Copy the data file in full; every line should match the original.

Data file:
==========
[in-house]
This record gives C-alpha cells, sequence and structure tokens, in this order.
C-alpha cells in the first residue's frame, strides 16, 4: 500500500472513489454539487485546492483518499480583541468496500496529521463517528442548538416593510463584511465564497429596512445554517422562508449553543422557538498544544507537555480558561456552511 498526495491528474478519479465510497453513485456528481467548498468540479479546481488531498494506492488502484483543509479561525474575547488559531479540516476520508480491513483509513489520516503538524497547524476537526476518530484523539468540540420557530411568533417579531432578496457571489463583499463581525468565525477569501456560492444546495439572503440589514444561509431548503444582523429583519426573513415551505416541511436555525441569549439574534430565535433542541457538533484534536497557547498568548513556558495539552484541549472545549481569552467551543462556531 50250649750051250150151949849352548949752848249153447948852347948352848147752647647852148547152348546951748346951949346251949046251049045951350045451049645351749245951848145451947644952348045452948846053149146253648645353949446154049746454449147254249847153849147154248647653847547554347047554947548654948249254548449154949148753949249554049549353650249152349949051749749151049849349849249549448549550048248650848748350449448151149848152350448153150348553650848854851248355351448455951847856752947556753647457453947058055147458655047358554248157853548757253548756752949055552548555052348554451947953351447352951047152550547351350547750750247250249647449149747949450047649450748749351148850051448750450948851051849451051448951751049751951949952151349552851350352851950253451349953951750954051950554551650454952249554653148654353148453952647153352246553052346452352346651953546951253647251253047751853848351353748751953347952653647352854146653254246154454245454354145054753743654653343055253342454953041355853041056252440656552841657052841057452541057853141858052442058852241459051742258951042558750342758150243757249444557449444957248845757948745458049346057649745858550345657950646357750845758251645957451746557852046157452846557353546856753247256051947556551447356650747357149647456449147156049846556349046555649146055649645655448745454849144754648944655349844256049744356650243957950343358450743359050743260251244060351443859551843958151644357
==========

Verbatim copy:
[in-house]
This record gives C-alpha cells, sequence and structure tokens, in this order.
C-alpha cells in the first residue's frame, strides 16, 4: 500500500472513489454539487485546492483518499480583541468496500496529521463517528442548538416593510463584511465564497429596512445554517422562508449553543422557538498544544507537555480558561456552511 498526495491528474478519479465510497453513485456528481467548498468540479479546481488531498494506492488502484483543509479561525474575547488559531479540516476520508480491513483509513489520516503538524497547524476537526476518530484523539468540540420557530411568533417579531432578496457571489463583499463581525468565525477569501456560492444546495439572503440589514444561509431548503444582523429583519426573513415551505416541511436555525441569549439574534430565535433542541457538533484534536497557547498568548513556558495539552484541549472545549481569552467551543462556531 50250649750051250150151949849352548949752848249153447948852347948352848147752647647852148547152348546951748346951949346251949046251049045951350045451049645351749245951848145451947644952348045452948846053149146253648645353949446154049746454449147254249847153849147154248647653847547554347047554947548654948249254548449154949148753949249554049549353650249152349949051749749151049849349849249549448549550048248650848748350449448151149848152350448153150348553650848854851248355351448455951847856752947556753647457453947058055147458655047358554248157853548757253548756752949055552548555052348554451947953351447352951047152550547351350547750750247250249647449149747949450047649450748749351148850051448750450948851051849451051448951751049751951949952151349552851350352851950253451349953951750954051950554551650454952249554653148654353148453952647153352246553052346452352346651953546951253647251253047751853848351353748751953347952653647352854146653254246154454245454354145054753743654653343055253342454953041355853041056252440656552841657052841057452541057853141858052442058852241459051742258951042558750342758150243757249444557449444957248845757948745458049346057649745858550345657950646357750845758251645957451746557852046157452846557353546856753247256051947556551447356650747357149647456449147156049846556349046555649146055649645655448745454849144754648944655349844256049744356650243957950343358450743359050743260251244060351443859551843958151644357